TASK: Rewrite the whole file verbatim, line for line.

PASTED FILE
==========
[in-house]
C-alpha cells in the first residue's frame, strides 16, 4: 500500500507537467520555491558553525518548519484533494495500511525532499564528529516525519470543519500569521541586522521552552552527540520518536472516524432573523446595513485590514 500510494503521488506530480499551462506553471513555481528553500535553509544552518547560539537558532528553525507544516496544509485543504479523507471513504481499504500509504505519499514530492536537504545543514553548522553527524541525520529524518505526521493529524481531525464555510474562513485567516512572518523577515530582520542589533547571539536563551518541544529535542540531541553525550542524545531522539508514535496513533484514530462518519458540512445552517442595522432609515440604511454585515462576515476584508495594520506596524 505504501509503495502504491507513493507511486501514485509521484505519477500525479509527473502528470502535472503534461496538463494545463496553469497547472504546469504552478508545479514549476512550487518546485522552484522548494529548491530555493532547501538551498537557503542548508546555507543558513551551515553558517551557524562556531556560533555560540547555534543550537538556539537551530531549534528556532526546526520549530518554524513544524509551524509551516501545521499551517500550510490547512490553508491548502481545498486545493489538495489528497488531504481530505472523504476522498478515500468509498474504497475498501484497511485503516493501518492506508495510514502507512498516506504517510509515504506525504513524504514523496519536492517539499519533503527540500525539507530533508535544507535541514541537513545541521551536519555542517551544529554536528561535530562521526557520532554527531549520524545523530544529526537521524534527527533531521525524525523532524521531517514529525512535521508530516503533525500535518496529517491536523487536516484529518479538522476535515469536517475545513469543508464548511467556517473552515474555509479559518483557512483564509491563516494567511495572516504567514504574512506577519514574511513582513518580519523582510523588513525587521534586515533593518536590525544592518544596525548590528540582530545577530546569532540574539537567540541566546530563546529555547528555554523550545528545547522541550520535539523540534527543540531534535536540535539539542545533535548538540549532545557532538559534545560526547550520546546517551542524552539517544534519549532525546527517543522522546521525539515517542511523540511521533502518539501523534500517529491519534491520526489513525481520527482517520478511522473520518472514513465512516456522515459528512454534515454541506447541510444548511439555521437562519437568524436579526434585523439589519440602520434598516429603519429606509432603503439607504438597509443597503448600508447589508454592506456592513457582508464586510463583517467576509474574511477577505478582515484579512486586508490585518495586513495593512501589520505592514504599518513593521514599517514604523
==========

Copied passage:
[in-house]
C-alpha cells in the first residue's frame, strides 16, 4: 500500500507537467520555491558553525518548519484533494495500511525532499564528529516525519470543519500569521541586522521552552552527540520518536472516524432573523446595513485590514 500510494503521488506530480499551462506553471513555481528553500535553509544552518547560539537558532528553525507544516496544509485543504479523507471513504481499504500509504505519499514530492536537504545543514553548522553527524541525520529524518505526521493529524481531525464555510474562513485567516512572518523577515530582520542589533547571539536563551518541544529535542540531541553525550542524545531522539508514535496513533484514530462518519458540512445552517442595522432609515440604511454585515462576515476584508495594520506596524 505504501509503495502504491507513493507511486501514485509521484505519477500525479509527473502528470502535472503534461496538463494545463496553469497547472504546469504552478508545479514549476512550487518546485522552484522548494529548491530555493532547501538551498537557503542548508546555507543558513551551515553558517551557524562556531556560533555560540547555534543550537538556539537551530531549534528556532526546526520549530518554524513544524509551524509551516501545521499551517500550510490547512490553508491548502481545498486545493489538495489528497488531504481530505472523504476522498478515500468509498474504497475498501484497511485503516493501518492506508495510514502507512498516506504517510509515504506525504513524504514523496519536492517539499519533503527540500525539507530533508535544507535541514541537513545541521551536519555542517551544529554536528561535530562521526557520532554527531549520524545523530544529526537521524534527527533531521525524525523532524521531517514529525512535521508530516503533525500535518496529517491536523487536516484529518479538522476535515469536517475545513469543508464548511467556517473552515474555509479559518483557512483564509491563516494567511495572516504567514504574512506577519514574511513582513518580519523582510523588513525587521534586515533593518536590525544592518544596525548590528540582530545577530546569532540574539537567540541566546530563546529555547528555554523550545528545547522541550520535539523540534527543540531534535536540535539539542545533535548538540549532545557532538559534545560526547550520546546517551542524552539517544534519549532525546527517543522522546521525539515517542511523540511521533502518539501523534500517529491519534491520526489513525481520527482517520478511522473520518472514513465512516456522515459528512454534515454541506447541510444548511439555521437562519437568524436579526434585523439589519440602520434598516429603519429606509432603503439607504438597509443597503448600508447589508454592506456592513457582508464586510463583517467576509474574511477577505478582515484579512486586508490585518495586513495593512501589520505592514504599518513593521514599517514604523